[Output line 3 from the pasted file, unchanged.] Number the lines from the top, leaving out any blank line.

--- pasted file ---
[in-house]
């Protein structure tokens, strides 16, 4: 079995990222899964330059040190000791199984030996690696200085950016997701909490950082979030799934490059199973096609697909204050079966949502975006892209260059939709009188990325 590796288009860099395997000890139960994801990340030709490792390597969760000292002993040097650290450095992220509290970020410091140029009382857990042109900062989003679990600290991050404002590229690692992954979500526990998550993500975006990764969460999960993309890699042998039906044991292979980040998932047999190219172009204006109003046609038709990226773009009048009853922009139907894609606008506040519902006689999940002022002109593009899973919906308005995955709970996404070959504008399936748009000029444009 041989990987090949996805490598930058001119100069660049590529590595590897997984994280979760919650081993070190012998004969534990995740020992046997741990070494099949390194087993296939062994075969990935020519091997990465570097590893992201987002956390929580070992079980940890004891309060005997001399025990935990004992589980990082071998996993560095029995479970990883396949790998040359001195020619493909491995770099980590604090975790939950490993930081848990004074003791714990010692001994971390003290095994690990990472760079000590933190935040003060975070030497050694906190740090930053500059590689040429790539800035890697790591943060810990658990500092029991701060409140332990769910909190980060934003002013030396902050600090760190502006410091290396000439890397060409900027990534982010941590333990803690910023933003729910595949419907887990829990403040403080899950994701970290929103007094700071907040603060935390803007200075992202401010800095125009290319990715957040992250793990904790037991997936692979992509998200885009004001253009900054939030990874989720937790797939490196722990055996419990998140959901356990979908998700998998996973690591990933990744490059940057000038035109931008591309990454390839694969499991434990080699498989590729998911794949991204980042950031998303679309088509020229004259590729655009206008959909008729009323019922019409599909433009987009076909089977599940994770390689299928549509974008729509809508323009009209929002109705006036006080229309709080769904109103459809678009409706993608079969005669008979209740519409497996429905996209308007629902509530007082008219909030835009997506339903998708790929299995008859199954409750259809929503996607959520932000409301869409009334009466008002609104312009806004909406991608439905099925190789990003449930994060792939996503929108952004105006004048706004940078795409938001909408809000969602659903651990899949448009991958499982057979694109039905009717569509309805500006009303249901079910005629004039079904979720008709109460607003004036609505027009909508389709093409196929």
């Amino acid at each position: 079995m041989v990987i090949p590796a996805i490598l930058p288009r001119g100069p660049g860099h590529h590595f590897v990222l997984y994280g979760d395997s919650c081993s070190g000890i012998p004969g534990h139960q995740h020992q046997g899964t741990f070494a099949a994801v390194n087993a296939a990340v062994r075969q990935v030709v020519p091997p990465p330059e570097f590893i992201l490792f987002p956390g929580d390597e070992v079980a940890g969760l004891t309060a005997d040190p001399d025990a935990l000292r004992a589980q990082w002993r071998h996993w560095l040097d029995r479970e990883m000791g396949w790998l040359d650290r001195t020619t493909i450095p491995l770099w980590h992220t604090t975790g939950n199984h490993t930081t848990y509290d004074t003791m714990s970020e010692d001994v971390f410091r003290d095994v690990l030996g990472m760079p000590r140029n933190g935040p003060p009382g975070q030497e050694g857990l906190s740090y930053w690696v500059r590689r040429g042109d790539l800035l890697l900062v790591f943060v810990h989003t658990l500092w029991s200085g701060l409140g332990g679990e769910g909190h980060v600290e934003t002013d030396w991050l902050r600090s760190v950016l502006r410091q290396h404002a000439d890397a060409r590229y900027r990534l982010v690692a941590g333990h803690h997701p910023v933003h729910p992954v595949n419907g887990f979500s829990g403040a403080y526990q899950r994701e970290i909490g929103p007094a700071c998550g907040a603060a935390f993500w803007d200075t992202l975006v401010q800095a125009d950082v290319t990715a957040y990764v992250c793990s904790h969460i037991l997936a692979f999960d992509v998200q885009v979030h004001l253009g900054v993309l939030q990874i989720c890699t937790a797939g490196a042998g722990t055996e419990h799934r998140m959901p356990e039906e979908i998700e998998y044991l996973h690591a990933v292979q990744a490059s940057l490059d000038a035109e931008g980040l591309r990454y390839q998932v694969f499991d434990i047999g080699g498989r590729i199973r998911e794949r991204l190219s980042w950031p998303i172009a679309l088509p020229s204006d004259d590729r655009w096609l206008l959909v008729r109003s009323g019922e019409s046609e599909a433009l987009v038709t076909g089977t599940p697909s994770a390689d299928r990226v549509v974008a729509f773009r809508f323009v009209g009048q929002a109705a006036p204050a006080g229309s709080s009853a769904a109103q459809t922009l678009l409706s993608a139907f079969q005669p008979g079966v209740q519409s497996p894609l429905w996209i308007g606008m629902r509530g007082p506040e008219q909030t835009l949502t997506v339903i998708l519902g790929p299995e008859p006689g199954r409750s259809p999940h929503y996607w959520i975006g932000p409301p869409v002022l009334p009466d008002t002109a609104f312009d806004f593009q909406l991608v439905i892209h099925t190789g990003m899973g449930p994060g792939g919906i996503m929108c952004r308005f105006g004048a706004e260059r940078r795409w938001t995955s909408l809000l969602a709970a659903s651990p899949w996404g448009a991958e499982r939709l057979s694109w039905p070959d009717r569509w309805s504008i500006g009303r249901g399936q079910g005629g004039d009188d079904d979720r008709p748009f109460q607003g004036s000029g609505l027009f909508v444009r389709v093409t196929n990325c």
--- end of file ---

């Amino acid at each position: 079995m041989v990987i090949p590796a996805i490598l930058p288009r001119g100069p660049g860099h590529h590595f590897v990222l997984y994280g979760d395997s919650c081993s070190g000890i012998p004969g534990h139960q995740h020992q046997g899964t741990f070494a099949a994801v390194n087993a296939a990340v062994r075969q990935v030709v020519p091997p990465p330059e570097f590893i992201l490792f987002p956390g929580d390597e070992v079980a940890g969760l004891t309060a005997d040190p001399d025990a935990l000292r004992a589980q990082w002993r071998h996993w560095l040097d029995r479970e990883m000791g396949w790998l040359d650290r001195t020619t493909i450095p491995l770099w980590h992220t604090t975790g939950n199984h490993t930081t848990y509290d004074t003791m714990s970020e010692d001994v971390f410091r003290d095994v690990l030996g990472m760079p000590r140029n933190g935040p003060p009382g975070q030497e050694g857990l906190s740090y930053w690696v500059r590689r040429g042109d790539l800035l890697l900062v790591f943060v810990h989003t658990l500092w029991s200085g701060l409140g332990g679990e769910g909190h980060v600290e934003t002013d030396w991050l902050r600090s760190v950016l502006r410091q290396h404002a000439d890397a060409r590229y900027r990534l982010v690692a941590g333990h803690h997701p910023v933003h729910p992954v595949n419907g887990f979500s829990g403040a403080y526990q899950r994701e970290i909490g929103p007094a700071c998550g907040a603060a935390f993500w803007d200075t992202l975006v401010q800095a125009d950082v290319t990715a957040y990764v992250c793990s904790h969460i037991l997936a692979f999960d992509v998200q885009v979030h004001l253009g900054v993309l939030q990874i989720c890699t937790a797939g490196a042998g722990t055996e419990h799934r998140m959901p356990e039906e979908i998700e998998y044991l996973h690591a990933v292979q990744a490059s940057l490059d000038a035109e931008g980040l591309r990454y390839q998932v694969f499991d434990i047999g080699g498989r590729i199973r998911e794949r991204l190219s980042w950031p998303i172009a679309l088509p020229s204006d004259d590729r655009w096609l206008l959909v008729r109003s009323g019922e019409s046609e599909a433009l987009v038709t076909g089977t599940p697909s994770a390689d299928r990226v549509v974008a729509f773009r809508f323009v009209g009048q929002a109705a006036p204050a006080g229309s709080s009853a769904a109103q459809t922009l678009l409706s993608a139907f079969q005669p008979g079966v209740q519409s497996p894609l429905w996209i308007g606008m629902r509530g007082p506040e008219q909030t835009l949502t997506v339903i998708l519902g790929p299995e008859p006689g199954r409750s259809p999940h929503y996607w959520i975006g932000p409301p869409v002022l009334p009466d008002t002109a609104f312009d806004f593009q909406l991608v439905i892209h099925t190789g990003m899973g449930p994060g792939g919906i996503m929108c952004r308005f105006g004048a706004e260059r940078r795409w938001t995955s909408l809000l969602a709970a659903s651990p899949w996404g448009a991958e499982r939709l057979s694109w039905p070959d009717r569509w309805s504008i500006g009303r249901g399936q079910g005629g004039d009188d079904d979720r008709p748009f109460q607003g004036s000029g609505l027009f909508v444009r389709v093409t196929n990325c």